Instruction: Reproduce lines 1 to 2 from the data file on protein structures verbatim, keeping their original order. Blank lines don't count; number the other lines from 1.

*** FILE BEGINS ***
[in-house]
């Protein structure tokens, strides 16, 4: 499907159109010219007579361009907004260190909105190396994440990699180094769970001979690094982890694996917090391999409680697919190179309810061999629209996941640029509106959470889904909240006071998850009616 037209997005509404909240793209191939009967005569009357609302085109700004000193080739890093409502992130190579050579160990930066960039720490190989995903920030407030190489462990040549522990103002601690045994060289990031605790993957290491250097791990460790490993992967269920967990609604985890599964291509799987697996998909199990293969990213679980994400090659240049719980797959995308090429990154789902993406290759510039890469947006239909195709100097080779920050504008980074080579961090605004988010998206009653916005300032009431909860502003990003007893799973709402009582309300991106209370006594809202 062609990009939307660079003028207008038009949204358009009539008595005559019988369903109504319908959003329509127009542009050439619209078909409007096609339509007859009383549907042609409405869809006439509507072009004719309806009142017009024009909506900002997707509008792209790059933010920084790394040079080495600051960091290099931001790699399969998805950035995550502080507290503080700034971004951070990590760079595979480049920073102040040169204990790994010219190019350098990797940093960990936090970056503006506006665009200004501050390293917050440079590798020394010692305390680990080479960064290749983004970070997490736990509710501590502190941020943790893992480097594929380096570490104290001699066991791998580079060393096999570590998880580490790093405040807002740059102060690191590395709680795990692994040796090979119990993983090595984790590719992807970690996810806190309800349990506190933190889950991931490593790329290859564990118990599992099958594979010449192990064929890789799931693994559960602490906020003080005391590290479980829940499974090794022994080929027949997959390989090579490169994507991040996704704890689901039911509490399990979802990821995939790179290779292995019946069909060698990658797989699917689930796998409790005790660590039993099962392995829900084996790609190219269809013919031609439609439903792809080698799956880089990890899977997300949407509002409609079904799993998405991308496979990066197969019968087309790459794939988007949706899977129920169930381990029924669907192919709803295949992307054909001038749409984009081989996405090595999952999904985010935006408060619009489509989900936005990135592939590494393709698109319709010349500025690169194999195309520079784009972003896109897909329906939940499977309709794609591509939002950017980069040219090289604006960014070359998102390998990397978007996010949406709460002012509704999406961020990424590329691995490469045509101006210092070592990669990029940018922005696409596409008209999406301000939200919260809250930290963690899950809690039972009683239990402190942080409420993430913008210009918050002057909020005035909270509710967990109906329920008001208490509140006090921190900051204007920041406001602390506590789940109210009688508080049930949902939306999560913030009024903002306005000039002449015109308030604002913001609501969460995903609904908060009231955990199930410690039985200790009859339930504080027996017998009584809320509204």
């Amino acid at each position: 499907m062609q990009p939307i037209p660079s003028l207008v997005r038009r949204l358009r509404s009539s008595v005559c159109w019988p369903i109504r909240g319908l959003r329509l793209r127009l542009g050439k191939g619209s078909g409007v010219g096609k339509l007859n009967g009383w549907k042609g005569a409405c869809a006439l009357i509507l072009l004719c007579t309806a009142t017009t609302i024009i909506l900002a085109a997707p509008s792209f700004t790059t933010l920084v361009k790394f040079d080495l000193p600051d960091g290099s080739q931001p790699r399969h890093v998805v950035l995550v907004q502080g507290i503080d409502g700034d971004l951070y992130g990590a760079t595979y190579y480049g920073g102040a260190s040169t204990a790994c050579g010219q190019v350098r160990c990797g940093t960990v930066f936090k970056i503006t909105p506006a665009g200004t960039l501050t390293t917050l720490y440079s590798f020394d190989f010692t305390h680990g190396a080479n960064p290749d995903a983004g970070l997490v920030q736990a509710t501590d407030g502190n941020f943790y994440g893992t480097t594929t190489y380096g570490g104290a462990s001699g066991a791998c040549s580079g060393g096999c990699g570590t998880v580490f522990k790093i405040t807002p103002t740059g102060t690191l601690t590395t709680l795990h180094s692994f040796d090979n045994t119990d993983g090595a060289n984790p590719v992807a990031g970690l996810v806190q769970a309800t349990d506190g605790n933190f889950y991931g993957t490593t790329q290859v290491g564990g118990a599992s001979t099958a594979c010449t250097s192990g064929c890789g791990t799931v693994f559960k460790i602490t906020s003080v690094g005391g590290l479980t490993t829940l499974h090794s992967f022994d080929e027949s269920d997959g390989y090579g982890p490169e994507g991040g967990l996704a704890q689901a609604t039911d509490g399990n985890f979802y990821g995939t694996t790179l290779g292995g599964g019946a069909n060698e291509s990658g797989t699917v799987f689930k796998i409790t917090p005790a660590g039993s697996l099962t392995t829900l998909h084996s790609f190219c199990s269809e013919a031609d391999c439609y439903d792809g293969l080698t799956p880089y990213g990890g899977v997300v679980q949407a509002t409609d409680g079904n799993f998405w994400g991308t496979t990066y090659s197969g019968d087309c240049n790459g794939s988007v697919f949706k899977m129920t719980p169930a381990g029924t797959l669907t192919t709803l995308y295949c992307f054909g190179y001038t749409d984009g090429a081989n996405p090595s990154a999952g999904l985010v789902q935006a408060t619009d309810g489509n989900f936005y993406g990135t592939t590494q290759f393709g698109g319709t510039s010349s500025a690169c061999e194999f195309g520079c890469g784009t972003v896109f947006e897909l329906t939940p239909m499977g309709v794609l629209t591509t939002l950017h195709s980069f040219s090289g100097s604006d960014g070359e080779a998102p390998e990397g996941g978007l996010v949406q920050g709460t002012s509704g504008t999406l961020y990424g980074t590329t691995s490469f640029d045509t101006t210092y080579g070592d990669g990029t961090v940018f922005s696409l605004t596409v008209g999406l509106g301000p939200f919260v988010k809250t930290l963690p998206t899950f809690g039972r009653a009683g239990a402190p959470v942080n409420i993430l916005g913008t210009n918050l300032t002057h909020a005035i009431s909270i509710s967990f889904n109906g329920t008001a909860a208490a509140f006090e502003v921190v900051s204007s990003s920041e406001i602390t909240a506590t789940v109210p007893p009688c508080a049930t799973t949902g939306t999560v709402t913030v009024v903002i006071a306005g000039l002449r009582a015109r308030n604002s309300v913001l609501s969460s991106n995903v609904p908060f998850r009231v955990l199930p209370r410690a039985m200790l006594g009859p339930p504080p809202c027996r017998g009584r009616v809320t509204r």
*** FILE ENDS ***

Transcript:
[in-house]
């Protein structure tokens, strides 16, 4: 499907159109010219007579361009907004260190909105190396994440990699180094769970001979690094982890694996917090391999409680697919190179309810061999629209996941640029509106959470889904909240006071998850009616 037209997005509404909240793209191939009967005569009357609302085109700004000193080739890093409502992130190579050579160990930066960039720490190989995903920030407030190489462990040549522990103002601690045994060289990031605790993957290491250097791990460790490993992967269920967990609604985890599964291509799987697996998909199990293969990213679980994400090659240049719980797959995308090429990154789902993406290759510039890469947006239909195709100097080779920050504008980074080579961090605004988010998206009653916005300032009431909860502003990003007893799973709402009582309300991106209370006594809202 062609990009939307660079003028207008038009949204358009009539008595005559019988369903109504319908959003329509127009542009050439619209078909409007096609339509007859009383549907042609409405869809006439509507072009004719309806009142017009024009909506900002997707509008792209790059933010920084790394040079080495600051960091290099931001790699399969998805950035995550502080507290503080700034971004951070990590760079595979480049920073102040040169204990790994010219190019350098990797940093960990936090970056503006506006665009200004501050390293917050440079590798020394010692305390680990080479960064290749983004970070997490736990509710501590502190941020943790893992480097594929380096570490104290001699066991791998580079060393096999570590998880580490790093405040807002740059102060690191590395709680795990692994040796090979119990993983090595984790590719992807970690996810806190309800349990506190933190889950991931490593790329290859564990118990599992099958594979010449192990064929890789799931693994559960602490906020003080005391590290479980829940499974090794022994080929027949997959390989090579490169994507991040996704704890689901039911509490399990979802990821995939790179290779292995019946069909060698990658797989699917689930796998409790005790660590039993099962392995829900084996790609190219269809013919031609439609439903792809080698799956880089990890899977997300949407509002409609079904799993998405991308496979990066197969019968087309790459794939988007949706899977129920169930381990029924669907192919709803295949992307054909001038749409984009081989996405090595999952999904985010935006408060619009489509989900936005990135592939590494393709698109319709010349500025690169194999195309520079784009972003896109897909329906939940499977309709794609591509939002950017980069040219090289604006960014070359998102390998990397978007996010949406709460002012509704999406961020990424590329691995490469045509101006210092070592990669990029940018922005696409596409008209999406301000939200919260809250930290963690899950809690039972009683239990402190942080409420993430913008210009918050002057909020005035909270509710967990109906329920008001208490509140006090921190900051204007920041406001602390506590789940109210009688508080049930949902939306999560913030009024903002306005000039002449015109308030604002913001609501969460995903609904908060009231955990199930410690039985200790009859339930504080027996017998009584809320509204």